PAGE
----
The Story of Empress Jito

Fulfilling Tenmu’s dying wishes

Empress Jito forges ahead with the vision of building a nation

Laying the foundations of social institutions in Japan

After Emperor Tenmu died, Jito launched a series of policies that had been drawn up by the late emperor. She saw the completion of a grand new capital in Fujiwara-kyo. The new city had its streets laid out in a grid pattern modeled on the cities of Tang China. It was the first city of its kind in Japan. It’s thought that Fujiwara-kyo in turn inspired the street layout of Heijo-kyo, Japan’s capital during the Nara Period. Jito also established other systems that served as the foundation of Japanese society. These included systems dealing with currency, taxation, family registers, and addresses. She also launched work on compiling the Taiho Code. Around this time, Japanese people started calling their country Nihon (or Nippon) rather than Wakoku. The empress also abolished the system of relocating the imperial palace whenever the reigning emperor changed. Jito was the first to implement the Shikinen Sengu ritual devised by Emperor Tenmu. This ritual involved rebuilding the shrine buildings at Ise Jingu Shrine every 20 years. The ceremonial tradition continues to this day. Empress Jito was a remarkable woman of action who laid the foundations of Japan.

The most popular Man’yo poem?

“Spring has passed, / and summer seems to have arrived: / garments of white cloth / hung to dry / on heavenly Kagu Hill.”* This poem is a typical example of Empress Jito’s work. It is Poem 28 in Book 1 of the Man’yoshu, the oldest collection of Japanese poetry. It also appears in the Hyakunin Isshu poetry anthology. The poem is thought to portray the beauty of colors: the blue of the sky, the green of Kaguyama mountain, and the white of the garments. But there are other interpretations. Under one interpretation, “heavenly” expresses gratitude to the gods for bringing summer. Under another, “spring” represents the time of Emperor Tenchi and “summer” the time of Tenmu and Jito—and therefore the birth of a new era. And under yet another interpretation, the poem is thought to lament the death of Prince Takechi, who supported Jito as daijo-daijin (chancellor), because “even the heavenly hill wears mourning attire.” Taking into account the historical background, the mountain’s location, the emotions of those involved, perhaps you can find your own interpretation.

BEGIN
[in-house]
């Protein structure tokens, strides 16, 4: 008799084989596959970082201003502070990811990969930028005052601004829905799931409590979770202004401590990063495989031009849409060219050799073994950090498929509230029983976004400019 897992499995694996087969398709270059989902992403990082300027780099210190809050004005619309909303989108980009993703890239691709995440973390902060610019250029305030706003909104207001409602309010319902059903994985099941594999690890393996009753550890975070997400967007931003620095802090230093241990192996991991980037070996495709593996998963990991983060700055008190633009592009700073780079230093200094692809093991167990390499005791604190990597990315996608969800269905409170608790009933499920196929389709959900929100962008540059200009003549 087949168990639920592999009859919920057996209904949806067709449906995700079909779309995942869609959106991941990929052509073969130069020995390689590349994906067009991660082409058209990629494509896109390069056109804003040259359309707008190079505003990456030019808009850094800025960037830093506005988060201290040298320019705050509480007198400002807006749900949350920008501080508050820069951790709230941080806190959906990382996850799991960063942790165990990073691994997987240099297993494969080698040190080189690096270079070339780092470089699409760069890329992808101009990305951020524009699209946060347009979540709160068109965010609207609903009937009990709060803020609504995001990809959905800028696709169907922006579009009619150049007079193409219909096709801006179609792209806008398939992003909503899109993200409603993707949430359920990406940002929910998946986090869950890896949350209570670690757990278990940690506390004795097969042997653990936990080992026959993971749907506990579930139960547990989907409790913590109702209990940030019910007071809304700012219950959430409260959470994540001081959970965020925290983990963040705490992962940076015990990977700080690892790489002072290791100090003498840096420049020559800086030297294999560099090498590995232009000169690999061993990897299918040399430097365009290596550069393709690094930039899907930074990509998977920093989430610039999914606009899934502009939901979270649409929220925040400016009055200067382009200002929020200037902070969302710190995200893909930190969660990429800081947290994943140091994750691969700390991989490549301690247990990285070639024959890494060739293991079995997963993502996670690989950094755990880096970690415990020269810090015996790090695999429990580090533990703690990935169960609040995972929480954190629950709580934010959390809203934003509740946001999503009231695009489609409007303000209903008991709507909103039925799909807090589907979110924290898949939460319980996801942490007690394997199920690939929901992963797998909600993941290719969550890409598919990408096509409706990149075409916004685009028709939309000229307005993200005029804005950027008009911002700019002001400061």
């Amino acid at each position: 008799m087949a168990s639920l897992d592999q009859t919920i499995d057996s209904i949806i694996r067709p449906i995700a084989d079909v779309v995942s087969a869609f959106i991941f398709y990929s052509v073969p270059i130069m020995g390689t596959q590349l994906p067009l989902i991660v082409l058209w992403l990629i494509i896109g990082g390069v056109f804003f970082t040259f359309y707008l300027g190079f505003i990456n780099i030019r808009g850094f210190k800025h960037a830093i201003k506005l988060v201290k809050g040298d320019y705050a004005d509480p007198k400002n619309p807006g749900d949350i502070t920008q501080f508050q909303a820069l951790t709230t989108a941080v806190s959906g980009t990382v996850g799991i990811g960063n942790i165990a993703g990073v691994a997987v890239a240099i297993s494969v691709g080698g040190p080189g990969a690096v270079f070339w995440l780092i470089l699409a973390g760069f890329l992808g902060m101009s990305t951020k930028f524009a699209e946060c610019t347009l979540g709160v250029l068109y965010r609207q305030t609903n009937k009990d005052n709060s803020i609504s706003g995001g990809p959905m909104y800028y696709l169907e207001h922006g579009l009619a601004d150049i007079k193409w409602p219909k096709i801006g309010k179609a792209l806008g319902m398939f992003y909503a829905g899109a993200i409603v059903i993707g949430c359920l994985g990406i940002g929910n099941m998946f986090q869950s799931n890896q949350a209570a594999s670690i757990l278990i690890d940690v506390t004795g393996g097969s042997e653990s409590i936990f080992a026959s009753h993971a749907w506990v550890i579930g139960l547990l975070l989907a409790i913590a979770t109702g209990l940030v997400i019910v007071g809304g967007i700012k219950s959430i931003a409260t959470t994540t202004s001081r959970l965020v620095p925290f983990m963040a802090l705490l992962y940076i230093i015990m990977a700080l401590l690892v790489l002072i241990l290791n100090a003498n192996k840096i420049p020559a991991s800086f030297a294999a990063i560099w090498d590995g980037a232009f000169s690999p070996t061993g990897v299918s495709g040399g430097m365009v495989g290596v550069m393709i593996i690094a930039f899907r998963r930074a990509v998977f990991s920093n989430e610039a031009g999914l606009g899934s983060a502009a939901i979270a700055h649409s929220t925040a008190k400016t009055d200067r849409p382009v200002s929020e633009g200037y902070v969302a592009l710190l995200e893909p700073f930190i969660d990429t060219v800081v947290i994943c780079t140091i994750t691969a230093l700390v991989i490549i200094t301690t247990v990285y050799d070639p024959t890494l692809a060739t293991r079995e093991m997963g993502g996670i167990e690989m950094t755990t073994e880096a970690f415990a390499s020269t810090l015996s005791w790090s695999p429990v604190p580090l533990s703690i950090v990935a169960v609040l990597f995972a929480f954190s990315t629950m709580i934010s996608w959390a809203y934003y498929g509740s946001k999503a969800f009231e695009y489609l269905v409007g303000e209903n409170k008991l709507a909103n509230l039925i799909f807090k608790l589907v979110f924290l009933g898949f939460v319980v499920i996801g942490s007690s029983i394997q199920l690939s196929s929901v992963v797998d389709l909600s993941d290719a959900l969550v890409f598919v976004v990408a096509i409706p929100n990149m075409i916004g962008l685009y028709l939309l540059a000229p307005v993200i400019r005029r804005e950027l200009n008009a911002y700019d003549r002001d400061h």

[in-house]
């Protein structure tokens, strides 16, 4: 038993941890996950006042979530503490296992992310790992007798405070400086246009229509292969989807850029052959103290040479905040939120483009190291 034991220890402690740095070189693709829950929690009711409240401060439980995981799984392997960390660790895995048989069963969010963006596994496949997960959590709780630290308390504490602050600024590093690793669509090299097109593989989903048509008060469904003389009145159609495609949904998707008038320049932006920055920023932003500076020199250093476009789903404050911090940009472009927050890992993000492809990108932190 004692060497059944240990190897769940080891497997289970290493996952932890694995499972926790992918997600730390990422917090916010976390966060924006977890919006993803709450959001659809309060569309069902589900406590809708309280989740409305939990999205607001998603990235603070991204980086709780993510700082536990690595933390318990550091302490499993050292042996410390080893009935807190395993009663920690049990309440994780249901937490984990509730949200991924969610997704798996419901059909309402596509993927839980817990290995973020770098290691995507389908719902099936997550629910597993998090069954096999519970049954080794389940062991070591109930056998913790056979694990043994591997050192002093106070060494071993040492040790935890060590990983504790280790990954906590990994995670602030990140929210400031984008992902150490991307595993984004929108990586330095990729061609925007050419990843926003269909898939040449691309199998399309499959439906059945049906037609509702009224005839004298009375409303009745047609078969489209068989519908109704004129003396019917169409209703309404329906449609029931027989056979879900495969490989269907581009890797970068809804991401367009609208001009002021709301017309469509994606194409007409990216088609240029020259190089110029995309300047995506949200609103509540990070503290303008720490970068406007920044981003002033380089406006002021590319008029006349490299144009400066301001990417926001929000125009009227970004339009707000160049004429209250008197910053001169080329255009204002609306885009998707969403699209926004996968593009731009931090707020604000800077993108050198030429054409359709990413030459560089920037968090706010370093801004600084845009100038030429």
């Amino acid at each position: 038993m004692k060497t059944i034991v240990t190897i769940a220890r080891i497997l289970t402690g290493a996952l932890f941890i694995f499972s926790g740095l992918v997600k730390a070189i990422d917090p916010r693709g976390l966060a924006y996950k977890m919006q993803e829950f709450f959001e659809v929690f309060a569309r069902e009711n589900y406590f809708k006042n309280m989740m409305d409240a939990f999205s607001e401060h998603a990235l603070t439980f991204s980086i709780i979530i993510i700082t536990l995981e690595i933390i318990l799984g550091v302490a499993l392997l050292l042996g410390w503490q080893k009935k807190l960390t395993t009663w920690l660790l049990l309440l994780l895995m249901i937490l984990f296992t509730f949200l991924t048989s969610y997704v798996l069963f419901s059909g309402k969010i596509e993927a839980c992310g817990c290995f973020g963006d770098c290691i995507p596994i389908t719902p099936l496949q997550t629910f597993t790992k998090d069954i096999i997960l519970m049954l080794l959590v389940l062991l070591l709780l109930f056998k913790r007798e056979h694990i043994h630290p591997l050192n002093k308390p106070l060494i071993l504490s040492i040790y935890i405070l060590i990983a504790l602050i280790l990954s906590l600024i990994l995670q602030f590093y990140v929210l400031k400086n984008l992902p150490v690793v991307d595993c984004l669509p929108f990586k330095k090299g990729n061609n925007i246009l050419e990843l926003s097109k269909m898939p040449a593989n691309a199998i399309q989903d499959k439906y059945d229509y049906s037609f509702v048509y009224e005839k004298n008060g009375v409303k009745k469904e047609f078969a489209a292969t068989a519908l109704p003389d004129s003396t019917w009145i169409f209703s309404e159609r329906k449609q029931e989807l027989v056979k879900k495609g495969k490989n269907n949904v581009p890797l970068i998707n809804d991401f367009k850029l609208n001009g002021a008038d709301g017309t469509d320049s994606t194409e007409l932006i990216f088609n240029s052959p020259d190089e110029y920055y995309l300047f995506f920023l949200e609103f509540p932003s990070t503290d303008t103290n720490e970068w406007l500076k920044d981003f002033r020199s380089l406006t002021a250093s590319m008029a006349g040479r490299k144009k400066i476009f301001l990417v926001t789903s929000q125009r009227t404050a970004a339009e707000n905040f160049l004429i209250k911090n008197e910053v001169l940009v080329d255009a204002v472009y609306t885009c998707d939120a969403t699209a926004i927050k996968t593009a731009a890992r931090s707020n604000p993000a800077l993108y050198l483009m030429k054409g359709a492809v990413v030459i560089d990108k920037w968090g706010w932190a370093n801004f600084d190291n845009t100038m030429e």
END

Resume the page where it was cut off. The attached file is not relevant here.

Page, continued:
*Translation by Ian Hideo Levy

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